Michael Rand, Beazer Homes USA's former chief accounting officer, was indicted this week by a federal grand jury, arrested, and is being held on 11 counts on federal charges related to wrongful accounting practices and attempts to conceal them from investigators.

Rand is scheduled to go before a federal judge Friday in Asheville, N.C., for a hearing on charges that range from conspiracy to defraud the United States to securities fraud.

A Beazer Homes representative reached on Thursday declined to comment on the case, saying that it relates to charges against a former employee, separate from the company.

The arrest is the most recent in a string of investigations and events unleashed in March 2007, in the wake of a series of stories published in the Charlotte Observer detailing an unusually high rate of home foreclosures in Beazer-built neighborhoods around Charlotte, N.C.

The FBI, the Attorney General of the Western District of North Carolina, and the U.S. Securities and Exchange Commission (SEC) all then launched investigations into the allegations of mortgage fraud. What they uncovered were other alleged misdeeds related to Beazer's accounting practices.

In June 2007, Beazer's board of directors fired Rand for cause after independent legal counsel, hired by Beazer to investigate the fraud charges, unearthed evidence that Rand had committed accounting irregularities and destroyed evidence.

Rand is charged with conspiracy to defraud the United States, obstruction of official proceeding, mail/wire fraud conspiracy, securities fraud for manipulative and deceptive devices, false statement to a bank on loan and credit applications, obstruction of justice for witness tampering, destruction, alteration or falsification of records in federal investigations, and intimidation or force against a witness.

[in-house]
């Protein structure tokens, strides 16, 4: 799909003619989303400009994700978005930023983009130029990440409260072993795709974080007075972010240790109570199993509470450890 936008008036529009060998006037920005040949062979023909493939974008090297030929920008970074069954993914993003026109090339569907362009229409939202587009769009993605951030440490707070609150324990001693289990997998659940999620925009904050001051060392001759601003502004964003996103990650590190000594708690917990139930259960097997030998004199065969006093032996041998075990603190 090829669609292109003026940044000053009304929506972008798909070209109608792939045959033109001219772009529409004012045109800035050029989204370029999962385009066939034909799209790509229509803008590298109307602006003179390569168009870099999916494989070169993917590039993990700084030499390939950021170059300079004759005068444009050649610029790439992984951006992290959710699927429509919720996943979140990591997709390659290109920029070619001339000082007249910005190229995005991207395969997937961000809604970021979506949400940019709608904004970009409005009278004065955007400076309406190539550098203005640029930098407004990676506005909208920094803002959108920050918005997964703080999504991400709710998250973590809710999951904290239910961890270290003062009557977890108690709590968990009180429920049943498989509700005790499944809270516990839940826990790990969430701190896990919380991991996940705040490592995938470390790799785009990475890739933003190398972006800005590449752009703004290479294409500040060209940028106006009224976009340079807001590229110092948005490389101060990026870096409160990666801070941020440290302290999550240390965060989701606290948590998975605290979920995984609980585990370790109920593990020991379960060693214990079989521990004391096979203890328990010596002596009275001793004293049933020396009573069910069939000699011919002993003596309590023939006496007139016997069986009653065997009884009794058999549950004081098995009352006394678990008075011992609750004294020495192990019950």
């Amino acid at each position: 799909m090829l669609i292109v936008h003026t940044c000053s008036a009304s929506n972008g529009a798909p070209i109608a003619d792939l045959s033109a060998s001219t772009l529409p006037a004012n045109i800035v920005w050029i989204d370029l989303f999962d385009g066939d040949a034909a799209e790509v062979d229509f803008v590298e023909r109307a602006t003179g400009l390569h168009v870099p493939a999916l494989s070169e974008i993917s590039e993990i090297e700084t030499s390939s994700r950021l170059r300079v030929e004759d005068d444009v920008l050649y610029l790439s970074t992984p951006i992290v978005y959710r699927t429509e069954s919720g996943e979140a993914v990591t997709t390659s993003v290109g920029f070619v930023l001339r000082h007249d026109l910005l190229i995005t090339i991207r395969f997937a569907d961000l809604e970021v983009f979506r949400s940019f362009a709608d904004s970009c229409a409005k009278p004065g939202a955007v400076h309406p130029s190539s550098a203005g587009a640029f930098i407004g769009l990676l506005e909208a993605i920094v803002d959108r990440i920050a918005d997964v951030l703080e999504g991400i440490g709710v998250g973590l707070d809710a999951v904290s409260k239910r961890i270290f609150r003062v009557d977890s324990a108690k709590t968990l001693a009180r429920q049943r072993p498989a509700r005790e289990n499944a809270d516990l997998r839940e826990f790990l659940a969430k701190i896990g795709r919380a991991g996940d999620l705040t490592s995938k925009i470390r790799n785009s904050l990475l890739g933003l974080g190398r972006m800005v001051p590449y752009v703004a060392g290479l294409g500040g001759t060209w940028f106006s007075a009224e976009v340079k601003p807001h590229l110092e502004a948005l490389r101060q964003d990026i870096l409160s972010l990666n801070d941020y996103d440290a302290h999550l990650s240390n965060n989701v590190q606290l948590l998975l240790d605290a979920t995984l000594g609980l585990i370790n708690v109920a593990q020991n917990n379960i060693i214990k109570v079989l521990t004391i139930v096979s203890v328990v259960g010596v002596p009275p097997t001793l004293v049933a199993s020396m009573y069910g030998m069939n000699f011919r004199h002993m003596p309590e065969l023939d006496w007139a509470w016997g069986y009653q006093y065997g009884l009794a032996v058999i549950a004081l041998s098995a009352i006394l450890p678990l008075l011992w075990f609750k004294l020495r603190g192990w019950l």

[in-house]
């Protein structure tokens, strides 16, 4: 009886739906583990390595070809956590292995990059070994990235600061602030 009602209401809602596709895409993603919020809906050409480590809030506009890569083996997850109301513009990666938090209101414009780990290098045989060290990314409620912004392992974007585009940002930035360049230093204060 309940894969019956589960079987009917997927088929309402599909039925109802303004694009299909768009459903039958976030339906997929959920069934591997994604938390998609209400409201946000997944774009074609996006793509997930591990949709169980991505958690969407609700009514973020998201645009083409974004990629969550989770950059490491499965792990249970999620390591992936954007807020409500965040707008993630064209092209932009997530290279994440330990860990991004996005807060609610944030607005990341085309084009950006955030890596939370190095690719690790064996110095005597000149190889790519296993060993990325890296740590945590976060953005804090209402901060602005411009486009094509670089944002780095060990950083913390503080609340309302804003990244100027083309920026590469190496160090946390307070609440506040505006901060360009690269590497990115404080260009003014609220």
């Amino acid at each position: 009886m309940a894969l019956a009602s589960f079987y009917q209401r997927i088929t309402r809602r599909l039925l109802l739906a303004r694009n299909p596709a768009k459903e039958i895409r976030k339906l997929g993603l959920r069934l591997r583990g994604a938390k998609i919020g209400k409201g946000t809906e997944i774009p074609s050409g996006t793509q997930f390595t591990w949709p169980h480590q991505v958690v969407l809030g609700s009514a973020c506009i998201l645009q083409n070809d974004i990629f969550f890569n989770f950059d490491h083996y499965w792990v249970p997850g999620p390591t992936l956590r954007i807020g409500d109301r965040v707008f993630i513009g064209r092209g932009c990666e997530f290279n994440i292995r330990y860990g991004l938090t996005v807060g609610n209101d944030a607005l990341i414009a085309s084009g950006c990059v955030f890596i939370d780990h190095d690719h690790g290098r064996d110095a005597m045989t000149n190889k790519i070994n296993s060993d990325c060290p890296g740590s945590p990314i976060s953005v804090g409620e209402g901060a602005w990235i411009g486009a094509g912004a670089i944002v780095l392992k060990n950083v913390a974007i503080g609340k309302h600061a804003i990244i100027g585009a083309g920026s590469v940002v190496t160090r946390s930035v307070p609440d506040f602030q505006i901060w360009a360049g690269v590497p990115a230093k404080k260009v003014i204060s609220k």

The indictment accuses Rand (along with an unnamed company "co-conspirator") of accounting fraud conspiracy for going against the company's auditors' advice and making an agreement with an unnamed company to buy Beazer's model homes and then lease them back to Beazer. The arrangement allowed Beazer to book the sale of the home while still using it as a model. That arrangement in itself might pass accounting-rule muster except that Rand is accused of having a "hidden oral side agreement" with the company to share the profits from the sale of the house when the investor sells it. The indictment says Rand conspired with another Beazer unnamed employee and an unnamed company that provided investors to buy the model homes.

The other accounting practice the indictment accuses Rand of is "cookie-jar accounting." It says that between 2000 and 2007, Rand worked to smooth the company's earnings so they would meet goals by squirreling away extra profits in "reserve" accounts during good quarters and pulling them back out in quarters when revenues were expected to fall short.

As evidence, the indictment offers e-mails between Rand and company division executives among others.

The false financials that resulted from the accounting practices were then presented to Wachovia Bank when the company took out a $35 million loan for Beazer to use for the West Morehead project in Charlotte, on which Beazer has since defaulted.

Rand is accused in the indictment of obstruction of justice and destruction of records by deleting or attempting to delete more than 4,000 e-mails from his Beazer e-mail account from March 23, 2007, to March 30, 2007, after news leaked out that Beazer was being investigated.

When investigators questioned him about the e-mail deletions, the indictment said he first denied the deletions and then offered several other stories about the deletions.

Rand's attorney did not immediately return BIG BUILDER's request for an interview Thursday.

Teresa Burney is a senior editor for BUILDER and BIG BUILDER magazines.

Learn more about markets featured in this article: Atlanta, GA, Charlotte, NC, Asheville, NC.